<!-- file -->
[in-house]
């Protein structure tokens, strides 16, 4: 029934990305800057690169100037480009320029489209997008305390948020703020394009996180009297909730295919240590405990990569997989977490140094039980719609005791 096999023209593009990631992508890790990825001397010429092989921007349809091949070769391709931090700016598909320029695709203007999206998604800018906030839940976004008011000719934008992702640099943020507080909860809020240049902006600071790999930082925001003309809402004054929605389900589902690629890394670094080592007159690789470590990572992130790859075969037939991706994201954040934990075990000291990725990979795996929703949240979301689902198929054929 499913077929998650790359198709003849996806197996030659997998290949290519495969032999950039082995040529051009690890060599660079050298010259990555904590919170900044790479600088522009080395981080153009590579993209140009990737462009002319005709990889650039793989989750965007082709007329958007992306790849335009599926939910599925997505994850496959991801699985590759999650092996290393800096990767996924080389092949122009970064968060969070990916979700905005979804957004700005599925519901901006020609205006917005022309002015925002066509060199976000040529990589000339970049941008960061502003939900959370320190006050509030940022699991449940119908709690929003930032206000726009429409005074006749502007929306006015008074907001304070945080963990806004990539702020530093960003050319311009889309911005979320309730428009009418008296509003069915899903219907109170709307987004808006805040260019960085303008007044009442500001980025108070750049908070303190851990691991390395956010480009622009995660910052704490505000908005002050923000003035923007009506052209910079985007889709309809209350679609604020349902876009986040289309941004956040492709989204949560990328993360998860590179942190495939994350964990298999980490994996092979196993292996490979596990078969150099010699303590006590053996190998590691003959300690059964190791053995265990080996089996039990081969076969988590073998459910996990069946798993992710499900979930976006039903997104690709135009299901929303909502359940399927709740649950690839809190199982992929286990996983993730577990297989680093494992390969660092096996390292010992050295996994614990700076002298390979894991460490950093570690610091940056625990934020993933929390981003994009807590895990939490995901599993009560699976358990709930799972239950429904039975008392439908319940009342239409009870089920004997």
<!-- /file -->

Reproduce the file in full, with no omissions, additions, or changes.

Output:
[in-house]
């Protein structure tokens, strides 16, 4: 029934990305800057690169100037480009320029489209997008305390948020703020394009996180009297909730295919240590405990990569997989977490140094039980719609005791 096999023209593009990631992508890790990825001397010429092989921007349809091949070769391709931090700016598909320029695709203007999206998604800018906030839940976004008011000719934008992702640099943020507080909860809020240049902006600071790999930082925001003309809402004054929605389900589902690629890394670094080592007159690789470590990572992130790859075969037939991706994201954040934990075990000291990725990979795996929703949240979301689902198929054929 499913077929998650790359198709003849996806197996030659997998290949290519495969032999950039082995040529051009690890060599660079050298010259990555904590919170900044790479600088522009080395981080153009590579993209140009990737462009002319005709990889650039793989989750965007082709007329958007992306790849335009599926939910599925997505994850496959991801699985590759999650092996290393800096990767996924080389092949122009970064968060969070990916979700905005979804957004700005599925519901901006020609205006917005022309002015925002066509060199976000040529990589000339970049941008960061502003939900959370320190006050509030940022699991449940119908709690929003930032206000726009429409005074006749502007929306006015008074907001304070945080963990806004990539702020530093960003050319311009889309911005979320309730428009009418008296509003069915899903219907109170709307987004808006805040260019960085303008007044009442500001980025108070750049908070303190851990691991390395956010480009622009995660910052704490505000908005002050923000003035923007009506052209910079985007889709309809209350679609604020349902876009986040289309941004956040492709989204949560990328993360998860590179942190495939994350964990298999980490994996092979196993292996490979596990078969150099010699303590006590053996190998590691003959300690059964190791053995265990080996089996039990081969076969988590073998459910996990069946798993992710499900979930976006039903997104690709135009299901929303909502359940399927709740649950690839809190199982992929286990996983993730577990297989680093494992390969660092096996390292010992050295996994614990700076002298390979894991460490950093570690610091940056625990934020993933929390981003994009807590895990939490995901599993009560699976358990709930799972239950429904039975008392439908319940009342239409009870089920004997």